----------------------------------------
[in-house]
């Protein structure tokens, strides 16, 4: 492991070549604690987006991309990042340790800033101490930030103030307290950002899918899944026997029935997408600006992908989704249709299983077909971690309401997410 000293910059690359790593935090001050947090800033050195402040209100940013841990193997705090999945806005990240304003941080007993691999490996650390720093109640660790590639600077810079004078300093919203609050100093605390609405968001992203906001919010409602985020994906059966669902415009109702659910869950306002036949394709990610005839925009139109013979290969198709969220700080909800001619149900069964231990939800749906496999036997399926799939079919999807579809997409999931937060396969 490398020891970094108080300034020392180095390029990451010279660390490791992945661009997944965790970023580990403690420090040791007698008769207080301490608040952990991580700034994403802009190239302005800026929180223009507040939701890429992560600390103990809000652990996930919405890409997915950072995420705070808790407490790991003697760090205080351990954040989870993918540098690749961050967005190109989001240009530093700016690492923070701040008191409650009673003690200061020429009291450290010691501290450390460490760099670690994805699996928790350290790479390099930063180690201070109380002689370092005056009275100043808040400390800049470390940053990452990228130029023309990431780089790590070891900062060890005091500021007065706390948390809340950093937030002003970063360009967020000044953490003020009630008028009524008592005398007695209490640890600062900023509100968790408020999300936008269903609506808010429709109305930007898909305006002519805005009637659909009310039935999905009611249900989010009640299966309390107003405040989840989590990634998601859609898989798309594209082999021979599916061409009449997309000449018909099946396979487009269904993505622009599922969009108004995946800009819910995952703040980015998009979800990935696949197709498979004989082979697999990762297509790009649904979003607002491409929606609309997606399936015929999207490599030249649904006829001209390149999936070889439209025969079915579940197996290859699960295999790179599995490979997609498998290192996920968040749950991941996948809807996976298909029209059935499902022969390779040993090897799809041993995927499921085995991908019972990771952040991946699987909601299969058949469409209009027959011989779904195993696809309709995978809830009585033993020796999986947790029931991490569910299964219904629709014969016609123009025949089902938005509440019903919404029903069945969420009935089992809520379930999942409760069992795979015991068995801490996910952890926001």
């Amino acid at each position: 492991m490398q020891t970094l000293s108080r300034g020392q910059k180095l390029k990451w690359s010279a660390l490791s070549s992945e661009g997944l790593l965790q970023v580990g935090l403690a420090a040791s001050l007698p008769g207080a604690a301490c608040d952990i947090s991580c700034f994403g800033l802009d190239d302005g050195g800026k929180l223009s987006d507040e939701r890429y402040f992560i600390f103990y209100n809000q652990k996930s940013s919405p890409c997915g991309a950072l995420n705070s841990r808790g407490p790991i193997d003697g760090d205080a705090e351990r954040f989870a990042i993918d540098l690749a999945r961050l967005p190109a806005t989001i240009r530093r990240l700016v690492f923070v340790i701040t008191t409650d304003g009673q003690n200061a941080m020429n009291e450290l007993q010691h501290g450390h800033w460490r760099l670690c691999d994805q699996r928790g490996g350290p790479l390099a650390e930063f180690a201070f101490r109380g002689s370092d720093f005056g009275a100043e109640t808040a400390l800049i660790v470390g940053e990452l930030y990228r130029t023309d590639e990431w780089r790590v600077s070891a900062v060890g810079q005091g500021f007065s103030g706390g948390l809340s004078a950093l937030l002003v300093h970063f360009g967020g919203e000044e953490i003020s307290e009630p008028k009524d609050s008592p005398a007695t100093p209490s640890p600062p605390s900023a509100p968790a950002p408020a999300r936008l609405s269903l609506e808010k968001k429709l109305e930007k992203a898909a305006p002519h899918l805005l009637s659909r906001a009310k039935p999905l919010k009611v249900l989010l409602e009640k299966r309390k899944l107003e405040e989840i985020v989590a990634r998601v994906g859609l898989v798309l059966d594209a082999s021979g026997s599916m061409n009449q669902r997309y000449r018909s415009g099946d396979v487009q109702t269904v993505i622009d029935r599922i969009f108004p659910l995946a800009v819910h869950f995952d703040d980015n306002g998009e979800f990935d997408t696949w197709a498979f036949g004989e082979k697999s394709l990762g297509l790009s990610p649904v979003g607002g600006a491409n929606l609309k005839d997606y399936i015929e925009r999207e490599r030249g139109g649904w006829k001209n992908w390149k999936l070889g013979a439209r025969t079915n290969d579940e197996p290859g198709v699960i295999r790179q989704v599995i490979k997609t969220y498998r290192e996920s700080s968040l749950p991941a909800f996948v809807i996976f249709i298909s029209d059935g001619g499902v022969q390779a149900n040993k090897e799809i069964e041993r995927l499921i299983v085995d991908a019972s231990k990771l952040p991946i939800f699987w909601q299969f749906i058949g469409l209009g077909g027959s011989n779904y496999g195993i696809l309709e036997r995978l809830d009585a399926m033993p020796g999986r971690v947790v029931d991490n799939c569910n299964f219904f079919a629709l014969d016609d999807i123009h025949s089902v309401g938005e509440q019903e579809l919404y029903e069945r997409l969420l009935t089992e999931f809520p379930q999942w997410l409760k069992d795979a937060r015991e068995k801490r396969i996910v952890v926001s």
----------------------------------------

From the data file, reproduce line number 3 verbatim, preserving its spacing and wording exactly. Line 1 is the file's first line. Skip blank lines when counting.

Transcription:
């Amino acid at each position: 492991m490398q020891t970094l000293s108080r300034g020392q910059k180095l390029k990451w690359s010279a660390l490791s070549s992945e661009g997944l790593l965790q970023v580990g935090l403690a420090a040791s001050l007698p008769g207080a604690a301490c608040d952990i947090s991580c700034f994403g800033l802009d190239d302005g050195g800026k929180l223009s987006d507040e939701r890429y402040f992560i600390f103990y209100n809000q652990k996930s940013s919405p890409c997915g991309a950072l995420n705070s841990r808790g407490p790991i193997d003697g760090d205080a705090e351990r954040f989870a990042i993918d540098l690749a999945r961050l967005p190109a806005t989001i240009r530093r990240l700016v690492f923070v340790i701040t008191t409650d304003g009673q003690n200061a941080m020429n009291e450290l007993q010691h501290g450390h800033w460490r760099l670690c691999d994805q699996r928790g490996g350290p790479l390099a650390e930063f180690a201070f101490r109380g002689s370092d720093f005056g009275a100043e109640t808040a400390l800049i660790v470390g940053e990452l930030y990228r130029t023309d590639e990431w780089r790590v600077s070891a900062v060890g810079q005091g500021f007065s103030g706390g948390l809340s004078a950093l937030l002003v300093h970063f360009g967020g919203e000044e953490i003020s307290e009630p008028k009524d609050s008592p005398a007695t100093p209490s640890p600062p605390s900023a509100p968790a950002p408020a999300r936008l609405s269903l609506e808010k968001k429709l109305e930007k992203a898909a305006p002519h899918l805005l009637s659909r906001a009310k039935p999905l919010k009611v249900l989010l409602e009640k299966r309390k899944l107003e405040e989840i985020v989590a990634r998601v994906g859609l898989v798309l059966d594209a082999s021979g026997s599916m061409n009449q669902r997309y000449r018909s415009g099946d396979v487009q109702t269904v993505i622009d029935r599922i969009f108004p659910l995946a800009v819910h869950f995952d703040d980015n306002g998009e979800f990935d997408t696949w197709a498979f036949g004989e082979k697999s394709l990762g297509l790009s990610p649904v979003g607002g600006a491409n929606l609309k005839d997606y399936i015929e925009r999207e490599r030249g139109g649904w006829k001209n992908w390149k999936l070889g013979a439209r025969t079915n290969d579940e197996p290859g198709v699960i295999r790179q989704v599995i490979k997609t969220y498998r290192e996920s700080s968040l749950p991941a909800f996948v809807i996976f249709i298909s029209d059935g001619g499902v022969q390779a149900n040993k090897e799809i069964e041993r995927l499921i299983v085995d991908a019972s231990k990771l952040p991946i939800f699987w909601q299969f749906i058949g469409l209009g077909g027959s011989n779904y496999g195993i696809l309709e036997r995978l809830d009585a399926m033993p020796g999986r971690v947790v029931d991490n799939c569910n299964f219904f079919a629709l014969d016609d999807i123009h025949s089902v309401g938005e509440q019903e579809l919404y029903e069945r997409l969420l009935t089992e999931f809520p379930q999942w997410l409760k069992d795979a937060r015991e068995k801490r396969i996910v952890v926001s």